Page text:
U.S. Illnesses and Deaths Associated With Compounded or Repackaged Medications


Pew’s drug safety project has identified 73 reported compounding errors or potential errors associated with more than 1,562 adverse events, including at least 116 deaths, from 2001 to 2019. However, a 2015 survey found that only 30 percent of states (13 of the 43 that responded) require sterile compounding pharmacies to report serious adverse events.1 Of the states that require reporting, the type of information that is required to be reported may vary, further contributing to an incomplete picture of adverse events associated with compounded medications. Even in states with strong adverse event reporting requirements, illnesses and deaths caused by compounded drugs are not always linked to the compounding error.2 Because many such events go unreported, this chart is an underestimation of the number of compounding errors since 2001. Contamination of sterile products was the most common error; others were the result of compounders’ miscalculations and mistakes in filling prescriptions.

Drug compounding can be an interstate operation; compounders may prepare medicines in one state and ship them to another. States may encounter oversight challenges if an out-of-state compounder shipping into their jurisdiction is held to a different quality or regulatory standard than in-state compounders. As a result, for each row below, the state where the compounding error or potential error occurred and the state(s) where the adverse event(s) occurred are listed. Harmonized minimum quality standards for anyone who compounds drugs—in any setting—across states would help address challenges in regulating out-of-state compounders and ensure that all compounding meets strong baseline criteria for preparing safe drugs and protecting patients.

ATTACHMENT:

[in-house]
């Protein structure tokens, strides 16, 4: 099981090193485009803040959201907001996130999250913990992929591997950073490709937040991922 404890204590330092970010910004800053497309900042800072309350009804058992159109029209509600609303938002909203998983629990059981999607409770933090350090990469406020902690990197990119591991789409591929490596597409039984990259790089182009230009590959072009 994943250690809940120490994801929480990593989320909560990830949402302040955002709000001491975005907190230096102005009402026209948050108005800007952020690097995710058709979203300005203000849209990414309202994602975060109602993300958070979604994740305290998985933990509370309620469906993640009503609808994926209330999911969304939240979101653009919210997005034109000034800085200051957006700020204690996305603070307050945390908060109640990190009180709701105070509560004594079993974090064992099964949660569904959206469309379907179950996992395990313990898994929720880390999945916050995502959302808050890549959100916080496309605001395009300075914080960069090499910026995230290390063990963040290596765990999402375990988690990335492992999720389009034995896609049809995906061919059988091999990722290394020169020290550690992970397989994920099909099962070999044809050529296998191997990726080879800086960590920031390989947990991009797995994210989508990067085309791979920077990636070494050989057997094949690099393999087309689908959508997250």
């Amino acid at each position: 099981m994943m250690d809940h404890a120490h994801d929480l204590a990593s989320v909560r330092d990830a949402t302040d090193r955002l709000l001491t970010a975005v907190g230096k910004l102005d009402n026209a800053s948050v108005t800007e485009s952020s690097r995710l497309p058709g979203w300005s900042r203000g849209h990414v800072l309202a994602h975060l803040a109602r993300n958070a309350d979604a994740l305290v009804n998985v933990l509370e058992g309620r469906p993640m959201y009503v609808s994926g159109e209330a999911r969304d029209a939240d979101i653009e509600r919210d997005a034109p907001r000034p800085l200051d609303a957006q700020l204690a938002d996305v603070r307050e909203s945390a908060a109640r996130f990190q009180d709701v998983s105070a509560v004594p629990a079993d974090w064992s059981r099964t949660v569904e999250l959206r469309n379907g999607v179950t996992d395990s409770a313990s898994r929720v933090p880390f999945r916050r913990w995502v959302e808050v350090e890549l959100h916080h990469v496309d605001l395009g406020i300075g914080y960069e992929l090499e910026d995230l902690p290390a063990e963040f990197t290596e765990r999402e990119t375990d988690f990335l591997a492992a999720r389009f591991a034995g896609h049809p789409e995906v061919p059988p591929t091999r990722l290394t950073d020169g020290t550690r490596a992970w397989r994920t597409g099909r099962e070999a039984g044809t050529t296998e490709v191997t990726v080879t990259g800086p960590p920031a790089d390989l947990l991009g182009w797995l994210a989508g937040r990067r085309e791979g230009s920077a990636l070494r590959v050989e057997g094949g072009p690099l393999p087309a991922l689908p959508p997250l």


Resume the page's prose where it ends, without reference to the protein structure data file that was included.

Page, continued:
1. The Pew Charitable Trusts, “National Assessment of State Oversight of Sterile Drug Compounding” (2016), http://www.pewtrusts.org/~/media/assets/2016/02/national_assessment_of_state_oversight_of_sterile_drug_compounding.pdf.
  2. A. Coukell, “Risks of Compounded Drugs,” JAMA Internal Medicine 174, no. 4 (2014): 613–14, http://jamanetwork.com/journals/jamainternalmedicine/fullarticle/1819570; M.F. Farooqi et al., “Toxicity From a Clonidine Suspension,” The Journal of Medical Toxicology 5, no. 3 (2009): 130–33, https://link.springer.com/article/10.1007%2FBF03161223; R.W. Moehring et al., “Outbreak of Bacteremia Due to Burkholderia contaminans Linked to Intravenous Fentanyl From an Institutional Compounding Pharmacy,” JAMA Internal Medicine 174, no. 4 (2014): 606–12, http://dx.doi.org/10.1001/jamainternmed.2013.13768.
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